SCHOOL’S out but the real education begins.

While some Thomasian graduates may still be recovering from separation anxiety, many of them have already gone job-hunting.

This year, UST sent off more than 8,000 graduates, majority of whom were from the Faculty of Engineering with a total number of 1,430.

For Rogelio Leogie Ondevilla, a fresh grad from the College of Accountancy, facing new challenges and meeting new people are his foremost concern.

“In my 16 years of schooling, I thought the struggles and challenges would end there, but then I realized it’s just the start of new trials and fears,” he said. “There are so many people to meet during job interviews and much more in the companies that I have applied for.”

But for Yoshiki Kurata, an Industrial Engineering graduate, working environment and threatening bosses are what he worries about.

“We really have to go to another adjustment because the people that we’re going to meet are not all Thomasians,” he said.

“The compensations and positions offered are really minimal,” Kurata added. “Companies nowadays are really after experience, and because we are fresh grads, they tend to give us lower compensations and such.”

Job hunting 101

Though many job fairs and openings have been advertised and scattered all over the Web, the Department of Labor and Employment announced last February that job vacancies in the Philippines are mostly for professionals such as accountants, sales personnel and civil engineers.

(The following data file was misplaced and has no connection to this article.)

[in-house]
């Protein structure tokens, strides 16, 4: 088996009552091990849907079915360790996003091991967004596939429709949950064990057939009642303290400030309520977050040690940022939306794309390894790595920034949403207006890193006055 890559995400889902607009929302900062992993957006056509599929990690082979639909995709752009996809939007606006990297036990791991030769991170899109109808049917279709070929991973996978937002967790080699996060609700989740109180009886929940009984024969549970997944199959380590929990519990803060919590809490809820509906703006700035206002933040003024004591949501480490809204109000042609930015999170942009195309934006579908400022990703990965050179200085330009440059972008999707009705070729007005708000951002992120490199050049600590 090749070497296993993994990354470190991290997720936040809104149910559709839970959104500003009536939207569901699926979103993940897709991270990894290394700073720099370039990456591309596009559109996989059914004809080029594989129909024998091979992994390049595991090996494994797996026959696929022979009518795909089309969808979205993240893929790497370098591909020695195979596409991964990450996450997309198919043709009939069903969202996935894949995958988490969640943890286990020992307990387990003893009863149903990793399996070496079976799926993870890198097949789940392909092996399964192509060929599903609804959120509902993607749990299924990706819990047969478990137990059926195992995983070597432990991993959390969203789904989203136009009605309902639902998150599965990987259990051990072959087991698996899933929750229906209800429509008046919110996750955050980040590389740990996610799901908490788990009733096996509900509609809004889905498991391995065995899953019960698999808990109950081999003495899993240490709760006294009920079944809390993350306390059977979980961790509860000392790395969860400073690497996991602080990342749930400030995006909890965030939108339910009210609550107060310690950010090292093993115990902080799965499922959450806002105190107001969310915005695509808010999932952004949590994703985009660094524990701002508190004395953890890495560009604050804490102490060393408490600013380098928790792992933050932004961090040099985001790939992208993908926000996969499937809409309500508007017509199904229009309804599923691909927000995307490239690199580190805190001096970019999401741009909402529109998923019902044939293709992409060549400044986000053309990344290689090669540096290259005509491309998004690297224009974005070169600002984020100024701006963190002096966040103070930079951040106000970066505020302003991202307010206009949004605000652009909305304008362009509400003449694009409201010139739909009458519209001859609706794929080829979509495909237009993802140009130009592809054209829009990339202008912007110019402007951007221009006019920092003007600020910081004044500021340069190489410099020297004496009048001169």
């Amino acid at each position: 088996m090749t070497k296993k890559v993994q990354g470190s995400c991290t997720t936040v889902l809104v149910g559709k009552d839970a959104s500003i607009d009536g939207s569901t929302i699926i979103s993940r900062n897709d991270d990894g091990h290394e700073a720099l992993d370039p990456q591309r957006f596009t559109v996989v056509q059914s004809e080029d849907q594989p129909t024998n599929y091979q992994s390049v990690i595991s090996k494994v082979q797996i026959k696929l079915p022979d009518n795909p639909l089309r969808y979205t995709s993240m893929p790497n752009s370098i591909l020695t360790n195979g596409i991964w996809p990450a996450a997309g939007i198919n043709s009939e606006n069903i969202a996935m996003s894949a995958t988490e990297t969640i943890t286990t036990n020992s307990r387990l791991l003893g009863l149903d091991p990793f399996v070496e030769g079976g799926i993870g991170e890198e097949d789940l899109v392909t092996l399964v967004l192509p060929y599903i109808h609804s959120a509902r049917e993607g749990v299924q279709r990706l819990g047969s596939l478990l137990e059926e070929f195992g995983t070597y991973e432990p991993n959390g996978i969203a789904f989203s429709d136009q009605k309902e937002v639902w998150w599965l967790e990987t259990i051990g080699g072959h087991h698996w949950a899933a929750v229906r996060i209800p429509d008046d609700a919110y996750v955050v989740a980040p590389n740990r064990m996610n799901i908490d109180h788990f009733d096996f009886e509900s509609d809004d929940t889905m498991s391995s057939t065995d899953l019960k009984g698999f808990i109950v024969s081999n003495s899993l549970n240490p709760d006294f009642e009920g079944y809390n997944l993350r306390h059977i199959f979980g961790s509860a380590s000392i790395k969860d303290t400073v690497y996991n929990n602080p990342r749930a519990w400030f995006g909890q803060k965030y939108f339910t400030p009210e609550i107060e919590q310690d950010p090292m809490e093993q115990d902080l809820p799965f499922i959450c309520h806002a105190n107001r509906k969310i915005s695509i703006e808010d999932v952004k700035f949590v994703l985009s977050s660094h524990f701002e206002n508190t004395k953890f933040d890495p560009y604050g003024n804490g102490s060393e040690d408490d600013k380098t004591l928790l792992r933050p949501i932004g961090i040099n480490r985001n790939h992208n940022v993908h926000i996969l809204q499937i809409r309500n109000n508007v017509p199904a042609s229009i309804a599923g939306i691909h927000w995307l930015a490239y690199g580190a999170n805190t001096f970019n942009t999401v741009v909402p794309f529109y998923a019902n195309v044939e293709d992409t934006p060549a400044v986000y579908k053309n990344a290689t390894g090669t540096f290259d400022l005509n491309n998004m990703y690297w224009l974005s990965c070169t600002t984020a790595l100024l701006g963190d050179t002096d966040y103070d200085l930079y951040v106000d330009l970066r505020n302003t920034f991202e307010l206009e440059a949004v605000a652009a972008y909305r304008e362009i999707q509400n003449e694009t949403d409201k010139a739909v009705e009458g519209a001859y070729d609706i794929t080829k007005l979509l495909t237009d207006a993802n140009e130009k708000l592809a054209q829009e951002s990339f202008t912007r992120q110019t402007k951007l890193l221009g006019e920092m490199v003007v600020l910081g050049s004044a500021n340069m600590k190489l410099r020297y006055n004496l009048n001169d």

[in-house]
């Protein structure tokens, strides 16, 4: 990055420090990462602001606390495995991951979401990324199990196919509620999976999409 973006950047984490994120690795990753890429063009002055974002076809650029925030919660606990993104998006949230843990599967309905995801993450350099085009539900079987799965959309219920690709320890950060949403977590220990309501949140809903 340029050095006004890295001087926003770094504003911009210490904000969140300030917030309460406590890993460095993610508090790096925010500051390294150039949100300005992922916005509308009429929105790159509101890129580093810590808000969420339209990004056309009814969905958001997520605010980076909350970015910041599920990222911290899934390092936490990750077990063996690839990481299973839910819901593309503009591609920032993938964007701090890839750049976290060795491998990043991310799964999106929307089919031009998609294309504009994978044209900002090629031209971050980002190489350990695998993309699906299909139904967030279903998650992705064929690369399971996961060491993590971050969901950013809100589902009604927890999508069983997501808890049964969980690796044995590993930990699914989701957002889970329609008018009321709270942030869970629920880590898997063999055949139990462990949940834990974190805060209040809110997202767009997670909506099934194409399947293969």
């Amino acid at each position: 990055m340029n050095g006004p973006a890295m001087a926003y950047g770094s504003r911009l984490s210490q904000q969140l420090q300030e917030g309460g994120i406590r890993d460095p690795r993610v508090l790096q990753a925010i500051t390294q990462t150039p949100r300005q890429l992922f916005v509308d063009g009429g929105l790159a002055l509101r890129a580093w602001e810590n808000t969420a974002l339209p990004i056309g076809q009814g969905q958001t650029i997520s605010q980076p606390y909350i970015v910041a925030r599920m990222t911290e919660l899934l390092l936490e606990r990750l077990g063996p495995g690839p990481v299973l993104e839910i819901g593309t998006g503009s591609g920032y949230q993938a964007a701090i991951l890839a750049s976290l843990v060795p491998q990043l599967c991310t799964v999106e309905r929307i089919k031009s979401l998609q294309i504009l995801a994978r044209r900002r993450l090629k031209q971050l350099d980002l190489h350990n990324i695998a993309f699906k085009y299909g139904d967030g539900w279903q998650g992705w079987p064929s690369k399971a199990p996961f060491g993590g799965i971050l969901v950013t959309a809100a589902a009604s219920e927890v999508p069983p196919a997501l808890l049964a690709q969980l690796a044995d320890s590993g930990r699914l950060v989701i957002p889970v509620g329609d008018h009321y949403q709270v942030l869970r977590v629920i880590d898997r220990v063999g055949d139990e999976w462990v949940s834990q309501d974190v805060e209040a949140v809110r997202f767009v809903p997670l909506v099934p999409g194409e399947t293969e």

Meanwhile, blue collar jobs such as carpenters, pipe filters and welders are much demanded overseas.

“Usually fresh graduates are not immediately hired abroad. They need to have work experience first,” said Prof. Lucila Bance, director of UST guidance and counselling department.

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Despite many job opportunities in the country, Bance said the characteristics and academic qualifications should fit the requirements of vacant jobs.

“Most companies look for the following qualities according to most human resource personnel: good attitude (has initiative), critical thinking skills (has the ability to make appropriate decisions) and good communication skills,” she said.

Preparing for the ‘hot-seat’

But anxiety would always be in the forefront of an applicant’s mind before facing interviewers.

Though internship already gave graduates an idea beforehand of what one should do on nailing a job, Bance shared some tips on how to prepare for job applications.

The first step is to create a well-written resumé.

A good resumé should be simple so as not to overwhelm the reader and should be grammatically sound and accurate, Bance said.

She added that having proper mindset and rehearsing how to answer questions that are most likely to be asked are good practices, including doing research to obtain a sufficient background of the company one is applying for.

“Think of what you can contribute to the company. Review your experience in practicum or internship and relate it with what you can do for the company,” Bance said.

Aside from the academic performance, individualities of applicants are also observed.

“Checking verbal and nonverbal behaviors and dressing appropriately is a must for the interview,” Bance said. “Remember to pray for we always deserve the best.” MONE VIRMA GINRY P. GUMAPAC

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